4. Stop! Listen!
Now it's time to listen. And in some ways, in the interviews that I used to conduct, this moment is the make-or-break moment — there are many — but this is one of the make-or-break moments in an interview. If you ask me a thoughtful question, and I can tell that while I'm pouring my heart out giving you advice, you're not actually listening to me, you're just waiting for me to pause so that you can ask the next question, this is what I'm going to do on your resume. I'm going to cut you right there, because listening might be the very most important professional skill that you are going to use every day of your life, in every relationship, in every meeting and every conversation, in absolutely everything you do. If you don't show me that you are able to be present with another human being, listen, and care about what they say when you are the one who asks the question, you are not going to succeed in any job that you actually want. So in this moment, listen. Listen to what the interviewer says. Engage with what they're saying. Ask follow up questions if they come to mind. If you want to hear more about something, ask. Be there with them in that moment. Turn off the part of your brain that knows it's being evaluated and just be there with that person. Smile. Nod. I'm not a big fan of active listening, that's a subject for a different video, but just listen. Just be there and listen to what they say. And then let the conversation flow organically from there. My clients who have taken this advice have found that interviews that are supposed to last a half an hour go for an hour and a half, because you get into this rich exchange of information between two professionals. You're building the foundation of that relationship right there. And if you get this job, guess what? You're going to have a relationship with that person. You're going to be working with them, collaborating with them, or in meetings with them. They're going to be a part of your world. So use this last part of the interview as a chance to build a foundation that will form the basis of your professional friendship with your interviewer. Whether you get that job or not, you will have made a connection that will have value for you in anything that you do afterwards.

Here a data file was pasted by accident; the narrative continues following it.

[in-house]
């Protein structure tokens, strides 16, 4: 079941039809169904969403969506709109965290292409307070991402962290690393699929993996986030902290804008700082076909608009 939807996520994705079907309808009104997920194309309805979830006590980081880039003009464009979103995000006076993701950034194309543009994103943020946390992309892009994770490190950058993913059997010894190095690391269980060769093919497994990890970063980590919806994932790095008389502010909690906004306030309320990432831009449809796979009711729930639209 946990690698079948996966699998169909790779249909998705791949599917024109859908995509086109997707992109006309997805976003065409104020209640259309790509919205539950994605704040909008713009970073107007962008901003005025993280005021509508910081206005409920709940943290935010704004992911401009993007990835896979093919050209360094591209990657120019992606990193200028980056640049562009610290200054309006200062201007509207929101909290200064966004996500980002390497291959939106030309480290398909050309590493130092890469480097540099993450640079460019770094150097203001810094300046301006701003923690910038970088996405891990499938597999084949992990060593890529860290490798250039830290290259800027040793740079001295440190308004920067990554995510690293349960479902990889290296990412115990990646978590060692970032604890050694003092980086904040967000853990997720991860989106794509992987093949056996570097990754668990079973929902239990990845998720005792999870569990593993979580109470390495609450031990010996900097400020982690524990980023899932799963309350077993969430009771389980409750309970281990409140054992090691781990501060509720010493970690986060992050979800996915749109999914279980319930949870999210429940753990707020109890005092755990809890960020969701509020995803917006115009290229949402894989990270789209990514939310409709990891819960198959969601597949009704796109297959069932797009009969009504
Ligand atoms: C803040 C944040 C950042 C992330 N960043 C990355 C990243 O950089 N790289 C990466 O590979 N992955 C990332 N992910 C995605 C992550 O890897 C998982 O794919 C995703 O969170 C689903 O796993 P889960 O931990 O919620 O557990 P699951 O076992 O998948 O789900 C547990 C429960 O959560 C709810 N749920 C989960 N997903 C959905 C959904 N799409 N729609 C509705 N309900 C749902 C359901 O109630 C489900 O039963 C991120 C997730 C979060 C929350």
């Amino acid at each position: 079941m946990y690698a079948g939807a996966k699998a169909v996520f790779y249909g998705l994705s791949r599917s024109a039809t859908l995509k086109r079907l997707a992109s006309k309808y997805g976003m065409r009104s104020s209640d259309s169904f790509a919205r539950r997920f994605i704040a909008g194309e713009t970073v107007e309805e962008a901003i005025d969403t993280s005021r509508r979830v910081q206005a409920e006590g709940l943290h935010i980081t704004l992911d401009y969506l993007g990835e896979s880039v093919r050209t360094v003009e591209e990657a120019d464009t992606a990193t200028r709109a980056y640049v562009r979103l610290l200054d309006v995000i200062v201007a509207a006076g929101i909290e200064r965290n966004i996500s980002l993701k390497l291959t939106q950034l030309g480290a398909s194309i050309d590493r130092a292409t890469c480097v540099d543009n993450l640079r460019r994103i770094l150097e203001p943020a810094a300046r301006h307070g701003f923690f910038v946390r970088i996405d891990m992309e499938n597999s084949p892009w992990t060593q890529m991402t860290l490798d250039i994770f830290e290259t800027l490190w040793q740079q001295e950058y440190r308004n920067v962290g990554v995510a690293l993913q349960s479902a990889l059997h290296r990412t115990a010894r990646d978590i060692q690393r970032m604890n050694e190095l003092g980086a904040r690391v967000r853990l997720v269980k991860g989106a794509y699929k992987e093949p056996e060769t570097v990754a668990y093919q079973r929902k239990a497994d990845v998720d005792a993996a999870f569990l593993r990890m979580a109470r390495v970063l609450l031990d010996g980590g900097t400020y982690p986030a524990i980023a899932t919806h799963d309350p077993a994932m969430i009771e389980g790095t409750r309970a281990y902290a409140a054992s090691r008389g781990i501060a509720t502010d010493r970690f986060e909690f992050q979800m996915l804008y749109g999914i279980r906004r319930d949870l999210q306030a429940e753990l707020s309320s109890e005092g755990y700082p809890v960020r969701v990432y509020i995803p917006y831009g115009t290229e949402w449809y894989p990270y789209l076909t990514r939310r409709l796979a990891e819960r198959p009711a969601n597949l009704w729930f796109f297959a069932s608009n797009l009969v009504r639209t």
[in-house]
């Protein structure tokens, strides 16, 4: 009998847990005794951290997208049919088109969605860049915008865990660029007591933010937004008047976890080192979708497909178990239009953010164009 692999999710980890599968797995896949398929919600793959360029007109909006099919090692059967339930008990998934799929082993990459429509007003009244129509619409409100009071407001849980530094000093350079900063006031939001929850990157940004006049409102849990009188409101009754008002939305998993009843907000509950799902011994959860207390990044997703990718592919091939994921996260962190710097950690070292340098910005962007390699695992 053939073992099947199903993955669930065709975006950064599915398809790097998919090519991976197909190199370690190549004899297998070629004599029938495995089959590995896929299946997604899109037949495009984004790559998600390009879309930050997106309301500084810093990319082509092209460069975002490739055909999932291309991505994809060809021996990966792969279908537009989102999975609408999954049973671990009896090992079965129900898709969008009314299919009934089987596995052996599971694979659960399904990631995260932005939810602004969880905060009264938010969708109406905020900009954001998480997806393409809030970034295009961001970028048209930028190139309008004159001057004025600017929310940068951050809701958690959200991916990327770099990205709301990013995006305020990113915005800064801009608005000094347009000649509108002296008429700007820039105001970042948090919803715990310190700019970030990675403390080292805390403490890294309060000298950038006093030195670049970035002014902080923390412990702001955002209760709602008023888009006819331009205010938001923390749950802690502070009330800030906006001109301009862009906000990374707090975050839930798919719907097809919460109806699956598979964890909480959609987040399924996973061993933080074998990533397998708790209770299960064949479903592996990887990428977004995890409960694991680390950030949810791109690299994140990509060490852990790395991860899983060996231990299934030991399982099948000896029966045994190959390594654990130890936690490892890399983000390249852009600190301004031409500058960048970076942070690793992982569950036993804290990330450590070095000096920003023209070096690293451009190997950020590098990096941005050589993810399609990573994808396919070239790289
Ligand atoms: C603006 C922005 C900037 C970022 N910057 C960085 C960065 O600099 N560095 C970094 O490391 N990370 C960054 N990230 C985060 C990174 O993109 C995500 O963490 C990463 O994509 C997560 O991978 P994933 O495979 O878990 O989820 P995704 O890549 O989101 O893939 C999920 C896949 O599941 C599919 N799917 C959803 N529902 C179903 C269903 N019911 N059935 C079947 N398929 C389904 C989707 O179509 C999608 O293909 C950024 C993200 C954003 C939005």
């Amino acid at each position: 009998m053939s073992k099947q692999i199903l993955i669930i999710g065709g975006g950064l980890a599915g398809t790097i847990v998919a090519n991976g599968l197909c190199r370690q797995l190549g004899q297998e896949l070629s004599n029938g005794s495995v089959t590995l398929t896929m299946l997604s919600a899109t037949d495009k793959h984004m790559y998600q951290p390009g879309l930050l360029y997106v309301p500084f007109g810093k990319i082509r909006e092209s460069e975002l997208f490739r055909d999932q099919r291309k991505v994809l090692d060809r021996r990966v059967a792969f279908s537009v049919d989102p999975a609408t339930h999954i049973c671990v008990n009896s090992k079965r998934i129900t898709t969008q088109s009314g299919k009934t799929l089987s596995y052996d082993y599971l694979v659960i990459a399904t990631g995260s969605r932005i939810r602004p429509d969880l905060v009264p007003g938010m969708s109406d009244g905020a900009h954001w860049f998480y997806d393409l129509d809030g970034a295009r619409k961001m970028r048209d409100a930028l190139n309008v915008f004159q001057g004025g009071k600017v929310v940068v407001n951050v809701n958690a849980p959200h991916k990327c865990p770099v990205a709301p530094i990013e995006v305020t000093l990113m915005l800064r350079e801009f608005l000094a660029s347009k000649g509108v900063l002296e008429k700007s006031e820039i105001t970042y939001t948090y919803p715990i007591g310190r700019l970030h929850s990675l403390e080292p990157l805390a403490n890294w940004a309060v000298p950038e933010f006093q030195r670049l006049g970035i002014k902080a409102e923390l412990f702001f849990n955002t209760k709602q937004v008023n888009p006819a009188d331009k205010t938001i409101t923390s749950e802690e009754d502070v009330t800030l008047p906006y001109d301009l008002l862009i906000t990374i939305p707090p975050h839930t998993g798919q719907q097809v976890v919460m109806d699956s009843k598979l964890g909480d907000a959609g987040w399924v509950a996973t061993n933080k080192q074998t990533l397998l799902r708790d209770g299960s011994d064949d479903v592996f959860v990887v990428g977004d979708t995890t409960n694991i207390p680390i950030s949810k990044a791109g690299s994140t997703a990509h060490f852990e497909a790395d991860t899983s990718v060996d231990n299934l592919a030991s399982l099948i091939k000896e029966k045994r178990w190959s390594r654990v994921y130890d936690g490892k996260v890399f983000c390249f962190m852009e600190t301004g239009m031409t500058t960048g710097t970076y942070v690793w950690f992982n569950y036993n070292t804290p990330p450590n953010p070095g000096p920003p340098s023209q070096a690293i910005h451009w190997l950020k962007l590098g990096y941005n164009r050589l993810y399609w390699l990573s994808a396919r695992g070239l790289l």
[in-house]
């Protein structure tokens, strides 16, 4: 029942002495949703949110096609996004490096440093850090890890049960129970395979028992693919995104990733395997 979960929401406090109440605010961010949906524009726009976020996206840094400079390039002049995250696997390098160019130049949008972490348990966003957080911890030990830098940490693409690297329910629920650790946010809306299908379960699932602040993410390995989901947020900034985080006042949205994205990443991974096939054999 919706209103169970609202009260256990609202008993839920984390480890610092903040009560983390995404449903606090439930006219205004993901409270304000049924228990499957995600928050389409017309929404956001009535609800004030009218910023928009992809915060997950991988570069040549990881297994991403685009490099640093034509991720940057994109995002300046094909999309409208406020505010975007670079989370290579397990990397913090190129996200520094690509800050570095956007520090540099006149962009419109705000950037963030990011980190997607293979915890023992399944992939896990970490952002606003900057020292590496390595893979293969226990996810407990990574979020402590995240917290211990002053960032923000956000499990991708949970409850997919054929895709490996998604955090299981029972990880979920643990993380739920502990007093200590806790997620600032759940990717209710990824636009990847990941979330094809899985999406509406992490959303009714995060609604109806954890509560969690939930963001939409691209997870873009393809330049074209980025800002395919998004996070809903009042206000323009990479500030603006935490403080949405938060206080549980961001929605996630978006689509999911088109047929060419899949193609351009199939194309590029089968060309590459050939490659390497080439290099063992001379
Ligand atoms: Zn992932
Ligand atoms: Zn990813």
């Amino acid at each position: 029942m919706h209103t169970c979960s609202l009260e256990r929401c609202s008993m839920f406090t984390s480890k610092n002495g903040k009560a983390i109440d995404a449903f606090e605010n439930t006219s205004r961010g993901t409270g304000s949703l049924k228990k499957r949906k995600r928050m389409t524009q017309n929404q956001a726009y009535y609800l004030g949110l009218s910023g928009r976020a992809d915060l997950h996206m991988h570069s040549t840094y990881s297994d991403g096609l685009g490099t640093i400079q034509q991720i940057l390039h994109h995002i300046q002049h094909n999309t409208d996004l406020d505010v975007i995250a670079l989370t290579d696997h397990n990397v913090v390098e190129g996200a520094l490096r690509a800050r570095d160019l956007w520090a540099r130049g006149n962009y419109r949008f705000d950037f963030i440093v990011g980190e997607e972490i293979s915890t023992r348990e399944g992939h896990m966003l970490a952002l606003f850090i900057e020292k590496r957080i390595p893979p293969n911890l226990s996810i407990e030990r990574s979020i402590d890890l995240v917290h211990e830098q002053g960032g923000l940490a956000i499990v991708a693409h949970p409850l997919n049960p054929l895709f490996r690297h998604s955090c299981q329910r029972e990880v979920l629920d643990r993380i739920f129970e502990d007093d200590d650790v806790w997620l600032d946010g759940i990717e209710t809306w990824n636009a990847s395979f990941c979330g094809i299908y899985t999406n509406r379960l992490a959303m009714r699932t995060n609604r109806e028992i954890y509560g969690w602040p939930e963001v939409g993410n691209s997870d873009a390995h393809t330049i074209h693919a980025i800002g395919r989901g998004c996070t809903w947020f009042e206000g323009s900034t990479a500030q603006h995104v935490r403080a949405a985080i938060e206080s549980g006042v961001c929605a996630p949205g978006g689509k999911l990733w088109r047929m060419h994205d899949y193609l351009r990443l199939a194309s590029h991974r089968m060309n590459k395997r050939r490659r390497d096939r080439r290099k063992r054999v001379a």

So that's it! Those are the four things you need to know as you are planning to go into your interview. You need to understand the importance of building a relationship in that last moment of the interview. You need to use my compelling framework for figuring out how to ask meaningful questions of each and every interviewer that you talk to. I gave you five great questions to steal, but hopefully you can think of a lot more that are going to be really interesting to you. And then finally, last but certainly not least, listen. Give them the gift of your listening. You'll be really glad you did. If this video was useful to you, please subscribe to our channel, give us a like and leave me a comment. Let me know what videos I can create to help you make your Mondays better. I'll see you next time!